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The number of times in the documented history of mankind that a Test team has scored two 250-plus partnerships in the same innings. Until 2012, that total was zero. Now it is one, thanks to some fine batting by Clarke, Ponting and Hussey, and some minimum-intensity cricket by an Indian team that, just a very-long-seeming year ago, was ranked No. 1 in Tests (and about to embark on a victorious World Cup campaign).
All summits must be descended from. Preferably with due care and attention. As a Test team, however, India have tobogganed back to base camp at alarming velocity, like an over-excited Edmund Hillary desperate to get home to tell his mummy about how he had just conquered that really big mountain that she had promised him a new bicycle for climbing.
In their last two away series, in England and Australia, India have been mostly careless and uncertain with the bat, listless with the ball and snoozy in the field. Does their creaking batting line-up of ageing legends have it in them to rouse themselves to greatness again? Can Dhoni bring the toboggan skidding to a controlled halt, turn it around, and cajole his team to start shoving it back uphill? Does the IPL care? As Hussey and Clarke helped themselves to some of the least challenging runs of their long careers on day three, against opponents playing with the fierce and unrelenting intensity of a three-day-old bowl of half-eaten porridge, it was hard to be optimistic.
Also: The number of batsmen who have been left stranded on 299 not out in Tests. That man was Don Bradman (“A useful accumulator of runs” – International Society for Understatements). Clarke, as captain, had a once-in-a-lifetime opportunity to join Bradman by declaring when he was one run short of his triple-hundred, in the ultimate cricketing self-prank. It would have been worth it just to see the look on his team-mates’ faces. Bradman was also the only player before Clarke who had scored a Test triple-hundred when batting at No. 5 or lower – he did so in Leeds in 1934.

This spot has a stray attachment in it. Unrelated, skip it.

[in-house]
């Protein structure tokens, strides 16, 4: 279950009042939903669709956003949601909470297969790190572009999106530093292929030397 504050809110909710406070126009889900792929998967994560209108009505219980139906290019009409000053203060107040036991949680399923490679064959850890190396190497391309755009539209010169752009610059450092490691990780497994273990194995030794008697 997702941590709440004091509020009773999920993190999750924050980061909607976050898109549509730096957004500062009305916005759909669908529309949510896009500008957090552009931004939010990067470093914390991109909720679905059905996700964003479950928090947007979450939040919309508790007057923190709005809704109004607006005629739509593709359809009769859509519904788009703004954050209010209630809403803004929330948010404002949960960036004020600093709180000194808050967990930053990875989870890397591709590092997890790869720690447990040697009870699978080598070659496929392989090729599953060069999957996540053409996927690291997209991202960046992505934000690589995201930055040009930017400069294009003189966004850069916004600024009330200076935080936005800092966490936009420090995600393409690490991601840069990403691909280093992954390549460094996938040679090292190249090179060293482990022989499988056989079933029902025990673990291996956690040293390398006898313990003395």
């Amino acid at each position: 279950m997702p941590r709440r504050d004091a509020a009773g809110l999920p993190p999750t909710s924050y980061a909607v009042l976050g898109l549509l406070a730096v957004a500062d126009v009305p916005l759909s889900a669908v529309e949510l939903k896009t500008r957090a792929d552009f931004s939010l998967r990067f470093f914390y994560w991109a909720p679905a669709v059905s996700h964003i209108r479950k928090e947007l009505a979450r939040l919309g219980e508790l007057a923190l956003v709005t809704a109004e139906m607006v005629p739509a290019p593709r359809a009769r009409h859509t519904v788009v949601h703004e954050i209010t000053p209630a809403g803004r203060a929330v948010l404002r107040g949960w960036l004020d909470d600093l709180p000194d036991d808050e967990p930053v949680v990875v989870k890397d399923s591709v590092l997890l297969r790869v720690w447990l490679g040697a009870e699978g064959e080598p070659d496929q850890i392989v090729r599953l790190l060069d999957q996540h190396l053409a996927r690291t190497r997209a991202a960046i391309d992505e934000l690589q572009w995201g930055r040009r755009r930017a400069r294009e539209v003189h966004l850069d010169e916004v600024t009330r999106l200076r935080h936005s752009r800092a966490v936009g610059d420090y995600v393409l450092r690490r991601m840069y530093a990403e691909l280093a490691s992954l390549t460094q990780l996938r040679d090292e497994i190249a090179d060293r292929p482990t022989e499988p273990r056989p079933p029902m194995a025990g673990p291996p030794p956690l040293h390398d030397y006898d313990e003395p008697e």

Also: The number of (a) pairs and (b) scores of more than 201 that Jacques Kallis has scored in his illustrious Test career. These have come in his last two Tests, meaning that Kallis, the very embodiment of cricketing reliability for a decade and a half, has become the most inconsistent cricketer in the universe. With the possible exception of Clarke, whose last 13 Test innings have been 13, 6, 112, 151, 2, 11, 2, 139, 22, 0, 31, 1 and 329 not out. On current form, he is a good man to dismiss early.
Also: The number of Test teams that have conceded two individual scores of 290 or more within a six-month period. Clarke’s mammoth score followed hot on the heels of Alastair Cook plinking India to distraction with 294 last summer. Incidentally, in case any of you want a stat to impress / distract / annoy / confuse a potential employer at a job interview, there have now been as many 290-plus Test innings in the last four years as there were between 1939 and 1989 – seven (by Virender Sehwag, Younis Khan, Sarwan, Sehwag again, Chris Gayle, Cook and Clarke; between Len Hutton’s 364 in 1938 and Graham Gooch’s 333 in 1990, only Hanif Mohammad, Garry Sobers, Bob Simpson, John Edrich, Bob Cowper, Lawrence Rowe and Viv Richards passed 290).
Andy Zaltzman is a stand-up comedian, a regular on the BBC Radio 4, and a writerFeeds: Andy Zaltzman
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Andy Zaltzman was born in obscurity in 1974. He has been a sporadically-acclaimed stand-up comedian since 1999, and has appeared regularly on BBC Radio 4. He is currently one half of TimesOnline's hit satirical podcast The Bugle, alongside John Oliver. Zaltzman's love of cricket outshone his aptitude for the game by a humiliating margin. He once scored 6 in 75 minutes in an Under-15 match, and failed to hit a six between the ages of 9 and 23. He would have been ideally suited to Tests, had not a congenital defect left him unable to play the game to anything above genuine village standard. He writes the Confectionery Stall blog on Cricinfo.